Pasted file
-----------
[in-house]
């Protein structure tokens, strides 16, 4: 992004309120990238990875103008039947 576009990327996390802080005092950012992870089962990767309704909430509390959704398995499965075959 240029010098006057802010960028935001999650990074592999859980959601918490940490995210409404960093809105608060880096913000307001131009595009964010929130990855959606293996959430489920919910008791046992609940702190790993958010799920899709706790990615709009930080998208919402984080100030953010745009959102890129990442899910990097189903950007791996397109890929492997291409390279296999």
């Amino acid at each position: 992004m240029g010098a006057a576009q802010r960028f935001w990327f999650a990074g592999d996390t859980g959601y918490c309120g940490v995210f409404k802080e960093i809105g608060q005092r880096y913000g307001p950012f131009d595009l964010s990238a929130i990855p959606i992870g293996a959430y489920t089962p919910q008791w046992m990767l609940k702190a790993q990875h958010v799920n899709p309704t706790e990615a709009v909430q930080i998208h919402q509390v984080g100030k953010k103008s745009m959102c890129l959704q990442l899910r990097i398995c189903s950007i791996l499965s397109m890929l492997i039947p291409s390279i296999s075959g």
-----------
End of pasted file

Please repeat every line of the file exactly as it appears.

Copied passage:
[in-house]
């Protein structure tokens, strides 16, 4: 992004309120990238990875103008039947 576009990327996390802080005092950012992870089962990767309704909430509390959704398995499965075959 240029010098006057802010960028935001999650990074592999859980959601918490940490995210409404960093809105608060880096913000307001131009595009964010929130990855959606293996959430489920919910008791046992609940702190790993958010799920899709706790990615709009930080998208919402984080100030953010745009959102890129990442899910990097189903950007791996397109890929492997291409390279296999």
């Amino acid at each position: 992004m240029g010098a006057a576009q802010r960028f935001w990327f999650a990074g592999d996390t859980g959601y918490c309120g940490v995210f409404k802080e960093i809105g608060q005092r880096y913000g307001p950012f131009d595009l964010s990238a929130i990855p959606i992870g293996a959430y489920t089962p919910q008791w046992m990767l609940k702190a790993q990875h958010v799920n899709p309704t706790e990615a709009v909430q930080i998208h919402q509390v984080g100030k953010k103008s745009m959102c890129l959704q990442l899910r990097i398995c189903s950007i791996l499965s397109m890929l492997i039947p291409s390279i296999s075959g």